A Detailed Look at the Phenomen Axiom

Impressively automotive.

Phenomen is an unusual watchmaking startup. The firm is located in the town of, Besançon, the former centre of the French watch industry where giants like Lip were once based, but its watches are distinctly 21st century. The brand made its debut last year with the Axiom, which is superficially similar to other watches in the segment but is smartly conceived and well made.

The Axiom’s stying and mechanics are the result of the combined talents of Phenomen’s two cofounders: Alexandre Meyer, who spent most of his career styling cars at Groupe PSA, the largest automaker in France, and Sylvain Nourisson, a movement construction who spent his formative years at respected complications specialist La Joux-Perret. The result is a strikingly shaped watch with a cleverly constructed and thoughtful detailed movement.

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Sylvain Nourisson (left) and Alexandre Meyer. Photo – Phenomen

On paper the Axiom seems like a large, but it is smaller than expected, making it surprisingly wearable. The case measures 42mm in diameter, 47mm long and 17mm high, a compact footprint although it sits high.

The curved lugs allows it to hug the wrist well, though the height of the case probably makes it susceptible to knocks.

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The Axiom on Mr Nourisson’s wrist

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Designed as a driver’s watch, the Axiom indicates the time on an inclined dial, allowing it to be read with the hands on a steering wheel. The twin scales of the dial are inspired by a speedometer, but stay simple and legible with large numerals and hashmarks. As such displays go, this is one of the most legible.

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Notably, the hours and minutes are indicated by rods that are individually bent by hand. According to Mr Nourisson, mechanically shaped pins were never quite the right shape, so manually curving the pins is more efficient.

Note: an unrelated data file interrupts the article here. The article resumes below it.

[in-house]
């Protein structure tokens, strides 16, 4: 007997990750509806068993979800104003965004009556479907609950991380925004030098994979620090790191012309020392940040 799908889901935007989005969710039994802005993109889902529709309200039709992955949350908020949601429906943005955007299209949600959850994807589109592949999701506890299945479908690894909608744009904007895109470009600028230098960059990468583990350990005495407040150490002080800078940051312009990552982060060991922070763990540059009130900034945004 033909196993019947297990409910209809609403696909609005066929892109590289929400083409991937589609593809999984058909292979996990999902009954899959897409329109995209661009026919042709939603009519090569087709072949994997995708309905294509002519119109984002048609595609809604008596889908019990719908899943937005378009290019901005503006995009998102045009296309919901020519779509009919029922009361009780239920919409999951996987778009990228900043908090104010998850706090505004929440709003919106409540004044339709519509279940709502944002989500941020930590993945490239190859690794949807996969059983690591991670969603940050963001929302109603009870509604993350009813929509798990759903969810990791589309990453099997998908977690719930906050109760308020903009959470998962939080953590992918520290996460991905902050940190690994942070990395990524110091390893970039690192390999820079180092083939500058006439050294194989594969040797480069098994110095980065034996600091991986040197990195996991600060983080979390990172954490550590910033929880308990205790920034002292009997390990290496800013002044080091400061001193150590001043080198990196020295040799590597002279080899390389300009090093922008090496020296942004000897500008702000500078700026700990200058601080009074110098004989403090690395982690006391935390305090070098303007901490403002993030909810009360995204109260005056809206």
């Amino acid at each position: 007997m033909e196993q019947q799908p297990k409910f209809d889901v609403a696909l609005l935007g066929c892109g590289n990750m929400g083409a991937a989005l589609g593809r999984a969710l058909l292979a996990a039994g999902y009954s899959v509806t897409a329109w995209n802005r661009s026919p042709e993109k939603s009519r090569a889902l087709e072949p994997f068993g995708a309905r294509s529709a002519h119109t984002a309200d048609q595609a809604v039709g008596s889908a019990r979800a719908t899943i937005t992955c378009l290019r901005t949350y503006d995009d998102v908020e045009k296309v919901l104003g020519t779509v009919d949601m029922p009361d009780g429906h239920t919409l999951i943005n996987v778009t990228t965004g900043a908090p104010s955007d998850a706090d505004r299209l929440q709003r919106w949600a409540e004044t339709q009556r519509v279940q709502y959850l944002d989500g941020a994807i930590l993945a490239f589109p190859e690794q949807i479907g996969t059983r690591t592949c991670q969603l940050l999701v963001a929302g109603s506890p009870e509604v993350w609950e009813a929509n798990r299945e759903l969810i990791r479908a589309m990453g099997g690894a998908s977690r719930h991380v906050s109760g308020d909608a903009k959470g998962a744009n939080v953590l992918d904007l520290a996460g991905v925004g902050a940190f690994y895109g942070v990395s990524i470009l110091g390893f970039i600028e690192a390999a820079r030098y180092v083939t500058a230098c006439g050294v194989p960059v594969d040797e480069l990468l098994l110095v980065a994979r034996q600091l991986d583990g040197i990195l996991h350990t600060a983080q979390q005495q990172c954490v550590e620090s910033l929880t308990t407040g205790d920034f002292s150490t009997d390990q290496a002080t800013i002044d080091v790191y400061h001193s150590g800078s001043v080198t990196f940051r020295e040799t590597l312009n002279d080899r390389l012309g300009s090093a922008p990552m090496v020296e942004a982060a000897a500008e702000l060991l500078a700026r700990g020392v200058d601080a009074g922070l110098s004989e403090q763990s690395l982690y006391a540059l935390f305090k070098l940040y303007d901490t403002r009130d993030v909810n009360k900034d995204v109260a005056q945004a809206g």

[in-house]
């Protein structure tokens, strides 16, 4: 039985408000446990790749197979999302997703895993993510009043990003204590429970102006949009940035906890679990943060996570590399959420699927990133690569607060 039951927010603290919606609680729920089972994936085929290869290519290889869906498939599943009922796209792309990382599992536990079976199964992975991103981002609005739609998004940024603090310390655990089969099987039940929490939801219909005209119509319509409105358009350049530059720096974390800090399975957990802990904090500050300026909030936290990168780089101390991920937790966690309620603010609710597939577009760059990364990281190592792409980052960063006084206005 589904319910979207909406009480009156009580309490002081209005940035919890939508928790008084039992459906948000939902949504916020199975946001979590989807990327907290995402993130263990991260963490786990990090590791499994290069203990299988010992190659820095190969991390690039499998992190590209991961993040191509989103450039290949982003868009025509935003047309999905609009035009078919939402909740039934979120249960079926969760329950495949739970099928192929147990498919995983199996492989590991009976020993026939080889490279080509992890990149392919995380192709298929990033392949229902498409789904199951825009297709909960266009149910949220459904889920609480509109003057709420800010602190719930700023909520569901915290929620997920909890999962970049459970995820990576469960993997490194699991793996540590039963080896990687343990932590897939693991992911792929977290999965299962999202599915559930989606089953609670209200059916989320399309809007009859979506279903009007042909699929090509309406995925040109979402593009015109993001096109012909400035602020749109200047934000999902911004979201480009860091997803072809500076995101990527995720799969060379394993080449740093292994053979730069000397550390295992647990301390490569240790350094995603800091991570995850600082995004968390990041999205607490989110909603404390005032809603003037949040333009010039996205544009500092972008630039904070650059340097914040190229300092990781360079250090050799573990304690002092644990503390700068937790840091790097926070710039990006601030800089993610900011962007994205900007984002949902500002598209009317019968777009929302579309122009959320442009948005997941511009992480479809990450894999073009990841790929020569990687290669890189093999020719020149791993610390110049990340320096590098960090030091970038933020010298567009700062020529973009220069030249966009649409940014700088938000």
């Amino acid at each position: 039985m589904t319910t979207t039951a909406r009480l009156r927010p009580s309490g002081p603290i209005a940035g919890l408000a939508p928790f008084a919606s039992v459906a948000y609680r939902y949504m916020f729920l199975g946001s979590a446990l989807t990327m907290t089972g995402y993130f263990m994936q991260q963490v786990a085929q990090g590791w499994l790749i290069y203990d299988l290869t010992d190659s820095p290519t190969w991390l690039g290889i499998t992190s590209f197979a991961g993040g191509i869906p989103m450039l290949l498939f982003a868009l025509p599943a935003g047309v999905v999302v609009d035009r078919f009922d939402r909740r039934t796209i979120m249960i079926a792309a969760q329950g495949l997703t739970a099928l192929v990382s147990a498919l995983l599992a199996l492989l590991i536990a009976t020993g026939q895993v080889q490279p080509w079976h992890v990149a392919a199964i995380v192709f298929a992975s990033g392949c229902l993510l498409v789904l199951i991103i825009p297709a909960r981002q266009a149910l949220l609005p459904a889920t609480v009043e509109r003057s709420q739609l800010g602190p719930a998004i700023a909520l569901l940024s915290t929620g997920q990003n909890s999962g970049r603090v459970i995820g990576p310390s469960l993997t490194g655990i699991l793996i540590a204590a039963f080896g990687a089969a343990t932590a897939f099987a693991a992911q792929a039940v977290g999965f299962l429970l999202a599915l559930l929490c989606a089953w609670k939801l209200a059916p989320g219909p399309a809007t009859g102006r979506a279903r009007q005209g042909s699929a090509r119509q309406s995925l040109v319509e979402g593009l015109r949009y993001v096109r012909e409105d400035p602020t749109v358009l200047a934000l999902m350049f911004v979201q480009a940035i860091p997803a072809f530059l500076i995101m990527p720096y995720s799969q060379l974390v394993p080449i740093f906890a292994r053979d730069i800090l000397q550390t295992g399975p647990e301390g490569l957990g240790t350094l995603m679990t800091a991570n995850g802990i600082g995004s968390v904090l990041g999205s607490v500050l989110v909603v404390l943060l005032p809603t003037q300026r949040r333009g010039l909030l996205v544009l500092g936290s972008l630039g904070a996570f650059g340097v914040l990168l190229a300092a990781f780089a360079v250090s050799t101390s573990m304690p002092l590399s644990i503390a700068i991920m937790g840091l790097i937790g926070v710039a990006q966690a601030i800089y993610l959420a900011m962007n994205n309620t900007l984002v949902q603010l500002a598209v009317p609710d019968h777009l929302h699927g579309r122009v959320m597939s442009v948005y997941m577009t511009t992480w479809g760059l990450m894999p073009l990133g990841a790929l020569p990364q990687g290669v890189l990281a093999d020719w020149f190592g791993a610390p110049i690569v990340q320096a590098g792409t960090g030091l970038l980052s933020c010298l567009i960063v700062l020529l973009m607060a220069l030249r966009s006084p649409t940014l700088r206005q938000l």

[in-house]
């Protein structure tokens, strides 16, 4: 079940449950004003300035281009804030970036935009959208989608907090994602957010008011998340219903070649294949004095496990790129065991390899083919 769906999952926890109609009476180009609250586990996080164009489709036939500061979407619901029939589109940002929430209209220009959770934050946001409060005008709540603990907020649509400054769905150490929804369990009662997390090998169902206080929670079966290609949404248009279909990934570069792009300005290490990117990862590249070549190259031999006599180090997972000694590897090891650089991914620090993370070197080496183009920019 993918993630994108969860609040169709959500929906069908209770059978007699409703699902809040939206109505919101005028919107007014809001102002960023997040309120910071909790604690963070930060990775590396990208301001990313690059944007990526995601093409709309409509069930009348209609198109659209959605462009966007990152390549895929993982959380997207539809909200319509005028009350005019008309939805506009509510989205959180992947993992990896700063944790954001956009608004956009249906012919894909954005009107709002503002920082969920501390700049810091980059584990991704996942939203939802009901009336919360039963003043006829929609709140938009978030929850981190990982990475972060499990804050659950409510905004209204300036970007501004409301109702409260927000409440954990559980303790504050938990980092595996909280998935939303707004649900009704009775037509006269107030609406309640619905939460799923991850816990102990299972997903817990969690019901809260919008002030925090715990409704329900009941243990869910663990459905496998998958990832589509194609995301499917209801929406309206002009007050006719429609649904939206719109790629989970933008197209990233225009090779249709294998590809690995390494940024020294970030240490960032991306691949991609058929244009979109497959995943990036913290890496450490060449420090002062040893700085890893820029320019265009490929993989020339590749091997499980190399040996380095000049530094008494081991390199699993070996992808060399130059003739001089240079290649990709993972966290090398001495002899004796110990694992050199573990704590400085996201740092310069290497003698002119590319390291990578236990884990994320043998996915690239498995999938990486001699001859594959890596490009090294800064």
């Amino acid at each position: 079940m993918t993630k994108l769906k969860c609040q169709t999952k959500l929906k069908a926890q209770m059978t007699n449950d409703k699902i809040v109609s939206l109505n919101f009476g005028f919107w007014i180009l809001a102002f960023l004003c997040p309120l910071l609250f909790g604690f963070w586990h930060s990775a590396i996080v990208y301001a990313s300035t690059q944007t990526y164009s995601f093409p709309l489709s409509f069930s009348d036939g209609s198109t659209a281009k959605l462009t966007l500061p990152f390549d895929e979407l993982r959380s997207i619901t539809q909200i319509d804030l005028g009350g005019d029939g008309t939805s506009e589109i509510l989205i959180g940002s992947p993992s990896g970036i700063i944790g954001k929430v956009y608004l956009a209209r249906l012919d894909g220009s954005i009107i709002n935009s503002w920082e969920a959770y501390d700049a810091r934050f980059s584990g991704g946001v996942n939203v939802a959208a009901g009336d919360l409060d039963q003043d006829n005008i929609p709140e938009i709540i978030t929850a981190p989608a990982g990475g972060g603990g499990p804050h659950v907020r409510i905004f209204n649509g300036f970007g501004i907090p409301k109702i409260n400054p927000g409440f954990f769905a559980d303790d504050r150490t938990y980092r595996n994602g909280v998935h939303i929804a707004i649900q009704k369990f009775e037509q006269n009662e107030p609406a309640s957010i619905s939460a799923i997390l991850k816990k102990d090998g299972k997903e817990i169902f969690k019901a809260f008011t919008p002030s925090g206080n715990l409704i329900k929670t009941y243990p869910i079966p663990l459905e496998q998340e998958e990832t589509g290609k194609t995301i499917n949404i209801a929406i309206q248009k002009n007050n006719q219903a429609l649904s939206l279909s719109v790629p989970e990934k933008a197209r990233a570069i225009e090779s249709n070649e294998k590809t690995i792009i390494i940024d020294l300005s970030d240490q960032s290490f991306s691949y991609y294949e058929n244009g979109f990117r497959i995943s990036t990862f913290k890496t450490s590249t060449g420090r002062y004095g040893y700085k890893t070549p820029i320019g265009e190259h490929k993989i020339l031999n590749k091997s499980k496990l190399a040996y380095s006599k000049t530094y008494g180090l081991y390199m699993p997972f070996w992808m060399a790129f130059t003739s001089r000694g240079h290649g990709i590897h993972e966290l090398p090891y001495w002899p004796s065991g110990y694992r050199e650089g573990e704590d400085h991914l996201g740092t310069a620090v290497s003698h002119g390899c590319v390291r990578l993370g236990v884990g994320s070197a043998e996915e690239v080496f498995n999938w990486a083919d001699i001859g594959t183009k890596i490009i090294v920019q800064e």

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The case is notably well finished, with lots of contrasting brushed and polished surfaces. Most flat surfaces are linearly brushed, while edges and flanks are mirror finished. The long, polished bevel that runs lengthwise along the sloping case top is particularly attractive, tapering towards the back of the watch.

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The mechanics

The PH-010 movement that powers the Axiom is an impressive construction, conceived entirely by Mr Nourisson from scratch. It’s built with the regulator sitting on an elevated plate, and the gear train just below, which allows for two extremely large barrels that occupy a large part of the case interior. That in turn means a long, 100 hour power reserve, or four days worth.

Very few brands manage to build movements that are as three-dimensional as the watch case – MB&F is the only one that consistently manages it – so the PH-010 is quite an achievement for a startup.

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Ninety-five percent of the movement’s 267 parts were developed specifically for it, with most of the parts made by external specialists. But thanks to his experience at La Joux-Perret where he was head of the technical department, Mr Nourisson made the prototype of the PH-010 himself, using lathes, jigs and the CNC machine in the Phenomen workshop.

His background in movement construction means Mr Nourisson not only created an unconventional shape, but also endowed it with minute but important functional elements. That includes the variable inertia balance wheel custom made by Atokalpa, a sister company of Parmigiani, that has four weight gold adjustable masses. Mr Nourisson designed the balance wheel to maximise lightness, hence the breaks in its rim, which in turn minimises energy consumption of the balance across vertical and horizontal positions.

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The PH-010 in profile. Photo – Phenomen